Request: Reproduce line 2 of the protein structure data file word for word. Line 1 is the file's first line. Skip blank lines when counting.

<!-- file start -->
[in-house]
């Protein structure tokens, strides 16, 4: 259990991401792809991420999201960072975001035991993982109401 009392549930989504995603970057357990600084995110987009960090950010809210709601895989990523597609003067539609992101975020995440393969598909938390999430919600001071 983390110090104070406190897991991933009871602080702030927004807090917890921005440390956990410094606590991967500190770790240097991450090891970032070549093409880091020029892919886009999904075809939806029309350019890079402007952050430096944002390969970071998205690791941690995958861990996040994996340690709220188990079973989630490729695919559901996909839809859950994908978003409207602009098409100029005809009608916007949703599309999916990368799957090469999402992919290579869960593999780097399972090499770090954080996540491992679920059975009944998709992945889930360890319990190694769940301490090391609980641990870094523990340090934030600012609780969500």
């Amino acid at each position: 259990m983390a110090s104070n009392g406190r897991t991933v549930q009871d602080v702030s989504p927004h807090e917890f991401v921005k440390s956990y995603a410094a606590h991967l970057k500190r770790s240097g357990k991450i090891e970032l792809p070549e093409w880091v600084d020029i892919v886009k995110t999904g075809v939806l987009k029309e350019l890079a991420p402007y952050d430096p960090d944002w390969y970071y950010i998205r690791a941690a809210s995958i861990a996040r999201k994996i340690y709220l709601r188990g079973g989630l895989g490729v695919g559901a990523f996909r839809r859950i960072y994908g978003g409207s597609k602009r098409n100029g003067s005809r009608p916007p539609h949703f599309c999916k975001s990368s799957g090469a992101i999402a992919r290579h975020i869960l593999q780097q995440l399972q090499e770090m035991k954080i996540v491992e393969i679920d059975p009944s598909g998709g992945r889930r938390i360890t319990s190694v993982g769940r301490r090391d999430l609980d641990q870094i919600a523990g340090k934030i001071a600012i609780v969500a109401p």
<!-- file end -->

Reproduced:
């Protein structure tokens, strides 16, 4: 259990991401792809991420999201960072975001035991993982109401 009392549930989504995603970057357990600084995110987009960090950010809210709601895989990523597609003067539609992101975020995440393969598909938390999430919600001071 983390110090104070406190897991991933009871602080702030927004807090917890921005440390956990410094606590991967500190770790240097991450090891970032070549093409880091020029892919886009999904075809939806029309350019890079402007952050430096944002390969970071998205690791941690995958861990996040994996340690709220188990079973989630490729695919559901996909839809859950994908978003409207602009098409100029005809009608916007949703599309999916990368799957090469999402992919290579869960593999780097399972090499770090954080996540491992679920059975009944998709992945889930360890319990190694769940301490090391609980641990870094523990340090934030600012609780969500």